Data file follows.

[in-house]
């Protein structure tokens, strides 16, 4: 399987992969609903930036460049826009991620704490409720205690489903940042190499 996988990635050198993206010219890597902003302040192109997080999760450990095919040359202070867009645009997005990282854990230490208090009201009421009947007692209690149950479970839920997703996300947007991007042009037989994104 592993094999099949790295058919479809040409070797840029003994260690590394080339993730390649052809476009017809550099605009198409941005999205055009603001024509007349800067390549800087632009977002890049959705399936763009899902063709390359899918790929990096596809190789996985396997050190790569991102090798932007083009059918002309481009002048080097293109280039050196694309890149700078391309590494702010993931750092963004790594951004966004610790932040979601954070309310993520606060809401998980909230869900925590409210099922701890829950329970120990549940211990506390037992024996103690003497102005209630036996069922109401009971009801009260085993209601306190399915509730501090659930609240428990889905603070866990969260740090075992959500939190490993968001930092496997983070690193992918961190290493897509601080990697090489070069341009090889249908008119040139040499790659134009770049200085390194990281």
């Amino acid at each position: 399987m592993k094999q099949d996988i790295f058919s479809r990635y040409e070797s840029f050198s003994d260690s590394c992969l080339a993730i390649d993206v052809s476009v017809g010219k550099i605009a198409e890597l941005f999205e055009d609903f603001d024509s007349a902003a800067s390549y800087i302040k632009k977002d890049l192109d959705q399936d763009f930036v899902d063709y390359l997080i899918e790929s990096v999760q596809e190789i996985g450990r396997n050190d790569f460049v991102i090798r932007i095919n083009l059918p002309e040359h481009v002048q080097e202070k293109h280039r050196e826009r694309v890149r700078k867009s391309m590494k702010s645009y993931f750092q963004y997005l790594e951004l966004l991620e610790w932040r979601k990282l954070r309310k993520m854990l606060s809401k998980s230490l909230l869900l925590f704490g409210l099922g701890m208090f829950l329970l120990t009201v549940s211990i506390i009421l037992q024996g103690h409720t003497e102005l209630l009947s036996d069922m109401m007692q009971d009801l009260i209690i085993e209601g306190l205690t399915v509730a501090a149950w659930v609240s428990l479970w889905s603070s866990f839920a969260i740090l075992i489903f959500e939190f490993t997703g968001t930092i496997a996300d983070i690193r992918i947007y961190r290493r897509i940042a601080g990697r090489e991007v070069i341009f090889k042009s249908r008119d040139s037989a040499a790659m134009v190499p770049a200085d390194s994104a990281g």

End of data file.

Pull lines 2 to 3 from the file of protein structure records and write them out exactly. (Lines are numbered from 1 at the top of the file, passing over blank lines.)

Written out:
């Protein structure tokens, strides 16, 4: 399987992969609903930036460049826009991620704490409720205690489903940042190499 996988990635050198993206010219890597902003302040192109997080999760450990095919040359202070867009645009997005990282854990230490208090009201009421009947007692209690149950479970839920997703996300947007991007042009037989994104 592993094999099949790295058919479809040409070797840029003994260690590394080339993730390649052809476009017809550099605009198409941005999205055009603001024509007349800067390549800087632009977002890049959705399936763009899902063709390359899918790929990096596809190789996985396997050190790569991102090798932007083009059918002309481009002048080097293109280039050196694309890149700078391309590494702010993931750092963004790594951004966004610790932040979601954070309310993520606060809401998980909230869900925590409210099922701890829950329970120990549940211990506390037992024996103690003497102005209630036996069922109401009971009801009260085993209601306190399915509730501090659930609240428990889905603070866990969260740090075992959500939190490993968001930092496997983070690193992918961190290493897509601080990697090489070069341009090889249908008119040139040499790659134009770049200085390194990281």
């Amino acid at each position: 399987m592993k094999q099949d996988i790295f058919s479809r990635y040409e070797s840029f050198s003994d260690s590394c992969l080339a993730i390649d993206v052809s476009v017809g010219k550099i605009a198409e890597l941005f999205e055009d609903f603001d024509s007349a902003a800067s390549y800087i302040k632009k977002d890049l192109d959705q399936d763009f930036v899902d063709y390359l997080i899918e790929s990096v999760q596809e190789i996985g450990r396997n050190d790569f460049v991102i090798r932007i095919n083009l059918p002309e040359h481009v002048q080097e202070k293109h280039r050196e826009r694309v890149r700078k867009s391309m590494k702010s645009y993931f750092q963004y997005l790594e951004l966004l991620e610790w932040r979601k990282l954070r309310k993520m854990l606060s809401k998980s230490l909230l869900l925590f704490g409210l099922g701890m208090f829950l329970l120990t009201v549940s211990i506390i009421l037992q024996g103690h409720t003497e102005l209630l009947s036996d069922m109401m007692q009971d009801l009260i209690i085993e209601g306190l205690t399915v509730a501090a149950w659930v609240s428990l479970w889905s603070s866990f839920a969260i740090l075992i489903f959500e939190f490993t997703g968001t930092i496997a996300d983070i690193r992918i947007y961190r290493r897509i940042a601080g990697r090489e991007v070069i341009f090889k042009s249908r008119d040139s037989a040499a790659m134009v190499p770049a200085d390194s994104a990281g």